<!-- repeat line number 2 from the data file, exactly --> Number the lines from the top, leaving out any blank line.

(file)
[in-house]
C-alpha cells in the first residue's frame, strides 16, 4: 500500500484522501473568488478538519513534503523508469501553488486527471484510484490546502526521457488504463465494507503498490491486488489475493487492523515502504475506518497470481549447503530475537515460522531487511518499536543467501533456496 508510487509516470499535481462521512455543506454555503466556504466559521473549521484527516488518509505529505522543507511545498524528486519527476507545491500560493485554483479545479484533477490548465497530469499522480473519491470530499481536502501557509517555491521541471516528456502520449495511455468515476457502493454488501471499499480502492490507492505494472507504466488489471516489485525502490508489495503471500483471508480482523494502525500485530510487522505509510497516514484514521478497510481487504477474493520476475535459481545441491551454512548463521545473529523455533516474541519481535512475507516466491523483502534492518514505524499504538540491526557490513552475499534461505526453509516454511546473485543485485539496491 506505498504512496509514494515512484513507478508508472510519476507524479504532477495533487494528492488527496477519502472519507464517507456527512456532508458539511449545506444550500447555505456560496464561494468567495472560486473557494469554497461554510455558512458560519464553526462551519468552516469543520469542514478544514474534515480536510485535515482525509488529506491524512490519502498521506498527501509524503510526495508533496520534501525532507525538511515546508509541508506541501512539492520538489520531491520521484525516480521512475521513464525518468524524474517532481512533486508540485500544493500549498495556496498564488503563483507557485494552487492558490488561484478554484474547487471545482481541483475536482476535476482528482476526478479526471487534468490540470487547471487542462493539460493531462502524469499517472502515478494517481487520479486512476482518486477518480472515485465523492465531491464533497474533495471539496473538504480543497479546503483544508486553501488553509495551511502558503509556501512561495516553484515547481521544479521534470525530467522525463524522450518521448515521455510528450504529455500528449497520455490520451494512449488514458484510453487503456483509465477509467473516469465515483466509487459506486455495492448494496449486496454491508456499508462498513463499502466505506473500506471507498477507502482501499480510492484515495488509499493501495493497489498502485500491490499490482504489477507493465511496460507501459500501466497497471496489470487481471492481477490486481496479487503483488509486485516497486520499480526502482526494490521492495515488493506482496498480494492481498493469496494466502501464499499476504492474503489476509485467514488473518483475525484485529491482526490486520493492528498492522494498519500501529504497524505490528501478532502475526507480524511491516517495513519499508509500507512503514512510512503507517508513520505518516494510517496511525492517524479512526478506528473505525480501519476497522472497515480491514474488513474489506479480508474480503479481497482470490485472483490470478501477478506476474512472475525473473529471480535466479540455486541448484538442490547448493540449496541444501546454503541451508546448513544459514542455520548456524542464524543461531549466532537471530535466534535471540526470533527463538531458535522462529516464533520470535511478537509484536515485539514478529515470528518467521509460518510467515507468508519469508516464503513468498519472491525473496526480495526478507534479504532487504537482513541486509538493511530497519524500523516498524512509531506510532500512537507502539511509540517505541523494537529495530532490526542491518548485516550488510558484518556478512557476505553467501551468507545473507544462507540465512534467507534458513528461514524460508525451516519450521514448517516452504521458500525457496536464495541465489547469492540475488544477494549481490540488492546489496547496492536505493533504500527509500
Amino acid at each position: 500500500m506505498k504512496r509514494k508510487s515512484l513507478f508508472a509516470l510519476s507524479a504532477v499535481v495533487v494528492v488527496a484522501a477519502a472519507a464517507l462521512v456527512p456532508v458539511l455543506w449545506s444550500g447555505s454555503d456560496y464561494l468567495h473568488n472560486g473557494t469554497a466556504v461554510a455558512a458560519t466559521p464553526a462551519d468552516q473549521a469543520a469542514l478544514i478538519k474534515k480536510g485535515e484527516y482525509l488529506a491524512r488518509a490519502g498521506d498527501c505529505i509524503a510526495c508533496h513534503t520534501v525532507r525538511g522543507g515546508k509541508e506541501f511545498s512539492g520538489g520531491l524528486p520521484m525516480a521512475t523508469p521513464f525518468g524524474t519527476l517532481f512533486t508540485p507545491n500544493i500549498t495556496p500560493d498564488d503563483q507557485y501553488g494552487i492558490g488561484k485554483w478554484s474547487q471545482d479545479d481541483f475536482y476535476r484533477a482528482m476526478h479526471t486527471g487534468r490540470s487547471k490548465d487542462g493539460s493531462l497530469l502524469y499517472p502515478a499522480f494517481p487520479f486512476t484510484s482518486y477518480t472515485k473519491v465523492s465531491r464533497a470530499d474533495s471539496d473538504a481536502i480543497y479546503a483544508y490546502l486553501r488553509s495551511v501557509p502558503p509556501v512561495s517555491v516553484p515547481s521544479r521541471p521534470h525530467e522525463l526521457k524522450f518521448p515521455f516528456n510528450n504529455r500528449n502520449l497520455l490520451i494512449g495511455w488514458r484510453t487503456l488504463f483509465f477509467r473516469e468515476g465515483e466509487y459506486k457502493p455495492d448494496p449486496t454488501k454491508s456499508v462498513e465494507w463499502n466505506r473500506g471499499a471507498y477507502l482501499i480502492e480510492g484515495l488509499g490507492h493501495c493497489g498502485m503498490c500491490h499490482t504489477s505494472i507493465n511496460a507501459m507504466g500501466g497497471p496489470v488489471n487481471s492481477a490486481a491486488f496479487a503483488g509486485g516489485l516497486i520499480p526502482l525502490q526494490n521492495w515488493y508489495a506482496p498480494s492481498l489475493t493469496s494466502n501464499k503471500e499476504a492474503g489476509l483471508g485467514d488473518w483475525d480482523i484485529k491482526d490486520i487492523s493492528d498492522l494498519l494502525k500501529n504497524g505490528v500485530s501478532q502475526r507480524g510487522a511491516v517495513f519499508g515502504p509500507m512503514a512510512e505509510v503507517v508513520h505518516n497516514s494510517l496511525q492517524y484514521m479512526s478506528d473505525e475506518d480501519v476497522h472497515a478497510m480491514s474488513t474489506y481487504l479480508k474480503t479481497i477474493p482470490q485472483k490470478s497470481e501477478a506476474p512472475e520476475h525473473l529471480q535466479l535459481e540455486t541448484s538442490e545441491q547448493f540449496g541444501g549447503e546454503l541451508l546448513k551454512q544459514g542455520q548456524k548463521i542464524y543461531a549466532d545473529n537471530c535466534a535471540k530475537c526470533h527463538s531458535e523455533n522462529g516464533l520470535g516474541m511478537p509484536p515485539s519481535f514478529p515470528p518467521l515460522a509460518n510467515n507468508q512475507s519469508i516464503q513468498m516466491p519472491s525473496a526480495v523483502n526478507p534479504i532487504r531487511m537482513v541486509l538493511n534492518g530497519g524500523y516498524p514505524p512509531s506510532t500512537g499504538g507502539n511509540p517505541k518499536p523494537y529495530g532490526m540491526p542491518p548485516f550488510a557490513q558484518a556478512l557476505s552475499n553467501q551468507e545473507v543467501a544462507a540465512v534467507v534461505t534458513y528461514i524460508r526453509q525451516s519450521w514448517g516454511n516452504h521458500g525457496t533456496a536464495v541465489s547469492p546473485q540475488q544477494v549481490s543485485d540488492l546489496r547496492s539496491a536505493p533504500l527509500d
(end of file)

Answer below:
C-alpha cells in the first residue's frame, strides 16, 4: 500500500484522501473568488478538519513534503523508469501553488486527471484510484490546502526521457488504463465494507503498490491486488489475493487492523515502504475506518497470481549447503530475537515460522531487511518499536543467501533456496 508510487509516470499535481462521512455543506454555503466556504466559521473549521484527516488518509505529505522543507511545498524528486519527476507545491500560493485554483479545479484533477490548465497530469499522480473519491470530499481536502501557509517555491521541471516528456502520449495511455468515476457502493454488501471499499480502492490507492505494472507504466488489471516489485525502490508489495503471500483471508480482523494502525500485530510487522505509510497516514484514521478497510481487504477474493520476475535459481545441491551454512548463521545473529523455533516474541519481535512475507516466491523483502534492518514505524499504538540491526557490513552475499534461505526453509516454511546473485543485485539496491 506505498504512496509514494515512484513507478508508472510519476507524479504532477495533487494528492488527496477519502472519507464517507456527512456532508458539511449545506444550500447555505456560496464561494468567495472560486473557494469554497461554510455558512458560519464553526462551519468552516469543520469542514478544514474534515480536510485535515482525509488529506491524512490519502498521506498527501509524503510526495508533496520534501525532507525538511515546508509541508506541501512539492520538489520531491520521484525516480521512475521513464525518468524524474517532481512533486508540485500544493500549498495556496498564488503563483507557485494552487492558490488561484478554484474547487471545482481541483475536482476535476482528482476526478479526471487534468490540470487547471487542462493539460493531462502524469499517472502515478494517481487520479486512476482518486477518480472515485465523492465531491464533497474533495471539496473538504480543497479546503483544508486553501488553509495551511502558503509556501512561495516553484515547481521544479521534470525530467522525463524522450518521448515521455510528450504529455500528449497520455490520451494512449488514458484510453487503456483509465477509467473516469465515483466509487459506486455495492448494496449486496454491508456499508462498513463499502466505506473500506471507498477507502482501499480510492484515495488509499493501495493497489498502485500491490499490482504489477507493465511496460507501459500501466497497471496489470487481471492481477490486481496479487503483488509486485516497486520499480526502482526494490521492495515488493506482496498480494492481498493469496494466502501464499499476504492474503489476509485467514488473518483475525484485529491482526490486520493492528498492522494498519500501529504497524505490528501478532502475526507480524511491516517495513519499508509500507512503514512510512503507517508513520505518516494510517496511525492517524479512526478506528473505525480501519476497522472497515480491514474488513474489506479480508474480503479481497482470490485472483490470478501477478506476474512472475525473473529471480535466479540455486541448484538442490547448493540449496541444501546454503541451508546448513544459514542455520548456524542464524543461531549466532537471530535466534535471540526470533527463538531458535522462529516464533520470535511478537509484536515485539514478529515470528518467521509460518510467515507468508519469508516464503513468498519472491525473496526480495526478507534479504532487504537482513541486509538493511530497519524500523516498524512509531506510532500512537507502539511509540517505541523494537529495530532490526542491518548485516550488510558484518556478512557476505553467501551468507545473507544462507540465512534467507534458513528461514524460508525451516519450521514448517516452504521458500525457496536464495541465489547469492540475488544477494549481490540488492546489496547496492536505493533504500527509500